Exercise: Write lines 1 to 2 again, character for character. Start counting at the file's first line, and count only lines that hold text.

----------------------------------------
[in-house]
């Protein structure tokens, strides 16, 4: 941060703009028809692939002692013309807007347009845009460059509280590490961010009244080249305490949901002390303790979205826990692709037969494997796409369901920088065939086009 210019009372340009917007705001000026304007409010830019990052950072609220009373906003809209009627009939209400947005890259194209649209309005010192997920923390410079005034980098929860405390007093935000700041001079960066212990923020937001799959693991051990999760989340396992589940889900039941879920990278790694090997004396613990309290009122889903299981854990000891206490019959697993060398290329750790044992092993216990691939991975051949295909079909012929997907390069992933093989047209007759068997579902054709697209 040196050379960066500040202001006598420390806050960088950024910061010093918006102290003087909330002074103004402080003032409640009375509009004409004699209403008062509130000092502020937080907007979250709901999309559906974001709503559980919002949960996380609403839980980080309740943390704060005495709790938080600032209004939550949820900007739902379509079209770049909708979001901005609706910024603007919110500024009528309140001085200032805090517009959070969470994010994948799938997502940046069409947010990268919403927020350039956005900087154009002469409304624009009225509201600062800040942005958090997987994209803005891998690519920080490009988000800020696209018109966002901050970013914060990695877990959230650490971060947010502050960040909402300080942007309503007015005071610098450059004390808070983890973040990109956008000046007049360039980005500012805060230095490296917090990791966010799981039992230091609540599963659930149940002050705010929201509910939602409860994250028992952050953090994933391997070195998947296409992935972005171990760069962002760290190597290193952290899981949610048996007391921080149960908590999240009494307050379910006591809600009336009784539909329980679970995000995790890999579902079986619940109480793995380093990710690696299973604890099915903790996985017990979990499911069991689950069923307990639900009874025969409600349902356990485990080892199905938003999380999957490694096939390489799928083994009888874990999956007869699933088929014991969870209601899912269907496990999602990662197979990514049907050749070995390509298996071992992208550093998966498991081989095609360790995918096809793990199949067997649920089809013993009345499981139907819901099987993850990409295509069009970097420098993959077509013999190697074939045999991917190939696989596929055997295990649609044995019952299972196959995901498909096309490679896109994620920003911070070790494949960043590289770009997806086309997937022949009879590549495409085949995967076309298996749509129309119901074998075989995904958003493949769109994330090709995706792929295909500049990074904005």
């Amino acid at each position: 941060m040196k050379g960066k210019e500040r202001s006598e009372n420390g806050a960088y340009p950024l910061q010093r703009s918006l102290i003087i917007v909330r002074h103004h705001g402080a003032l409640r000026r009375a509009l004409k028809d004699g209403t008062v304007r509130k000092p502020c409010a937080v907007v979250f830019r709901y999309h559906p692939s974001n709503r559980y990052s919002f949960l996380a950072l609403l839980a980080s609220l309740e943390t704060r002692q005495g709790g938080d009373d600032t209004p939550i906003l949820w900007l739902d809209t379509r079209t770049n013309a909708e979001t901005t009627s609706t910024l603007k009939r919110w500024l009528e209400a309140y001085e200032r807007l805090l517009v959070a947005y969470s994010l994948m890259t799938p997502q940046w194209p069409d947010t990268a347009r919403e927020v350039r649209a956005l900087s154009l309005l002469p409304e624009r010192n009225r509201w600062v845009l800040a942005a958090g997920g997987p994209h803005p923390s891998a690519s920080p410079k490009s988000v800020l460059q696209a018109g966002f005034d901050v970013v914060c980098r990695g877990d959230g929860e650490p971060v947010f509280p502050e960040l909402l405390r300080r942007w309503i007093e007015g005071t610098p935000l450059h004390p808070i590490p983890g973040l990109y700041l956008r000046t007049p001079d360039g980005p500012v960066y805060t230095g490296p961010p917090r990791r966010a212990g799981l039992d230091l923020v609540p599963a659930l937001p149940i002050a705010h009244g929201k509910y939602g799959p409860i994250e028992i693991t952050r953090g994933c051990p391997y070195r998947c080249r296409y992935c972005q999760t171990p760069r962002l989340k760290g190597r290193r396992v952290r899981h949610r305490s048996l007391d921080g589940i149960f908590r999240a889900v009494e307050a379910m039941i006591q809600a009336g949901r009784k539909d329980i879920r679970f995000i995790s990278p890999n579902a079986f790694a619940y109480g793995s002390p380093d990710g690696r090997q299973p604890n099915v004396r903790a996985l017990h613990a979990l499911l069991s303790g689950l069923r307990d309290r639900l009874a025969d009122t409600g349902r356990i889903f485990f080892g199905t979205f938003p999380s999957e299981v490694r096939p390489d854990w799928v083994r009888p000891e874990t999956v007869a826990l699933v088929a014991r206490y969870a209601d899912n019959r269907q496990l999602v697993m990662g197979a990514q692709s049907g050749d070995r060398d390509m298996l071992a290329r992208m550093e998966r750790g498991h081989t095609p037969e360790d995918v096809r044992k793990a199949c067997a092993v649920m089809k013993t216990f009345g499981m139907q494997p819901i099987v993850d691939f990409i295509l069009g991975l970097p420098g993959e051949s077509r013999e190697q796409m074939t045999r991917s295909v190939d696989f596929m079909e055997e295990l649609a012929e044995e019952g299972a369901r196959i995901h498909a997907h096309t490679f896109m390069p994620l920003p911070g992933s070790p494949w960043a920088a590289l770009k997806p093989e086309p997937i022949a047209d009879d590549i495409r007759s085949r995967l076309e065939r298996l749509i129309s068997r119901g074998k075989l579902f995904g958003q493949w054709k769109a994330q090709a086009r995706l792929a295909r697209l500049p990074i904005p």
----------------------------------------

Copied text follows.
[in-house]
């Protein structure tokens, strides 16, 4: 941060703009028809692939002692013309807007347009845009460059509280590490961010009244080249305490949901002390303790979205826990692709037969494997796409369901920088065939086009 210019009372340009917007705001000026304007409010830019990052950072609220009373906003809209009627009939209400947005890259194209649209309005010192997920923390410079005034980098929860405390007093935000700041001079960066212990923020937001799959693991051990999760989340396992589940889900039941879920990278790694090997004396613990309290009122889903299981854990000891206490019959697993060398290329750790044992092993216990691939991975051949295909079909012929997907390069992933093989047209007759068997579902054709697209 040196050379960066500040202001006598420390806050960088950024910061010093918006102290003087909330002074103004402080003032409640009375509009004409004699209403008062509130000092502020937080907007979250709901999309559906974001709503559980919002949960996380609403839980980080309740943390704060005495709790938080600032209004939550949820900007739902379509079209770049909708979001901005609706910024603007919110500024009528309140001085200032805090517009959070969470994010994948799938997502940046069409947010990268919403927020350039956005900087154009002469409304624009009225509201600062800040942005958090997987994209803005891998690519920080490009988000800020696209018109966002901050970013914060990695877990959230650490971060947010502050960040909402300080942007309503007015005071610098450059004390808070983890973040990109956008000046007049360039980005500012805060230095490296917090990791966010799981039992230091609540599963659930149940002050705010929201509910939602409860994250028992952050953090994933391997070195998947296409992935972005171990760069962002760290190597290193952290899981949610048996007391921080149960908590999240009494307050379910006591809600009336009784539909329980679970995000995790890999579902079986619940109480793995380093990710690696299973604890099915903790996985017990979990499911069991689950069923307990639900009874025969409600349902356990485990080892199905938003999380999957490694096939390489799928083994009888874990999956007869699933088929014991969870209601899912269907496990999602990662197979990514049907050749070995390509298996071992992208550093998966498991081989095609360790995918096809793990199949067997649920089809013993009345499981139907819901099987993850990409295509069009970097420098993959077509013999190697074939045999991917190939696989596929055997295990649609044995019952299972196959995901498909096309490679896109994620920003911070070790494949960043590289770009997806086309997937022949009879590549495409085949995967076309298996749509129309119901074998075989995904958003493949769109994330090709995706792929295909500049990074904005």